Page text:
The Effect of Pressure, Guest Uptake and Structural Flexibility on Porous Materials
Stephen A. Moggacha
a School of Molecular Sciences and Centre for Microscopy, Characterisation and Analysis (CMCA), The University of Western Australia, 35 Stirling Hwy, Crawley, WA 6009, AUSTRALIA
In recent years the development of new methods of storing, trapping or separating light gases, such as CO2, CH4 and CO has become of outmost importance from an environmental and energetic viewpoint. Porous materials such as zeolites and porous organic polymers have long been considered good candidates for this purpose. More recently, metal organic frameworks (MOFs) have attracted further interest with many aspects of their functional and mechanical properties investigated. The porous channels found in MOFs are ideal for the uptake of guests of different shapes and sizes, and with careful design they can show high selectivity for particular species from a mixture. Adsorption properties of MOFs have been thoroughly studied, however obtaining in depth ‘structural’ insight into the adsorption/desorption mechanism is not so common place.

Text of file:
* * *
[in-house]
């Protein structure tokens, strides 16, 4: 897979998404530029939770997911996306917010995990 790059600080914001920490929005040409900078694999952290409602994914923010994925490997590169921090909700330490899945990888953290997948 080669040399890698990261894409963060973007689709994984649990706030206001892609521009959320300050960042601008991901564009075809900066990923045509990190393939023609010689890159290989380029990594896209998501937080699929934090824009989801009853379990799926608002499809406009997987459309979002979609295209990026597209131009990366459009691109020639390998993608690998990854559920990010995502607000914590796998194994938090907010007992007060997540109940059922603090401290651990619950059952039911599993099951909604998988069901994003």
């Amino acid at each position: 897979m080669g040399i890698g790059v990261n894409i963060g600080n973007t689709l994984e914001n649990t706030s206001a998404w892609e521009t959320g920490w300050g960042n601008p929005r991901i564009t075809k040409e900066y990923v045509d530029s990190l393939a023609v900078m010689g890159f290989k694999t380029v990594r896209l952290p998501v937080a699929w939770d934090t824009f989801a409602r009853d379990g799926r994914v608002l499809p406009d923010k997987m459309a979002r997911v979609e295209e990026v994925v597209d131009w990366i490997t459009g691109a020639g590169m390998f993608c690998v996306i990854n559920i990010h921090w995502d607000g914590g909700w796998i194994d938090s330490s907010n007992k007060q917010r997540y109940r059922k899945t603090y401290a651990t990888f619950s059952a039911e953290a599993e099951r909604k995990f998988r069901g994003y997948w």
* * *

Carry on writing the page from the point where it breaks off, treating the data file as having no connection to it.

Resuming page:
Over the last 6 years, we have been using high-pressure crystallographic techniques to explore the uptake of guest species in the pores of MOFs, and explore their structural stability to pressure. We do this, by taking advantage of the fact that the small molecules that encompass the pressure transmitting fluids used frequently in high-pressure crystallographic studies, can penetrate the pores on increasing pressure. This has revealed unexpected flexibility, explain unusual adsorption phenomena under milder pressures, and increase reactivity in MOFs. Here, we will give an overview of the effect of high-pressure on micro and nanoporous materials, and in-particular, highlight some recent work on molecular nanoporous materials. Unveristy of Western Australia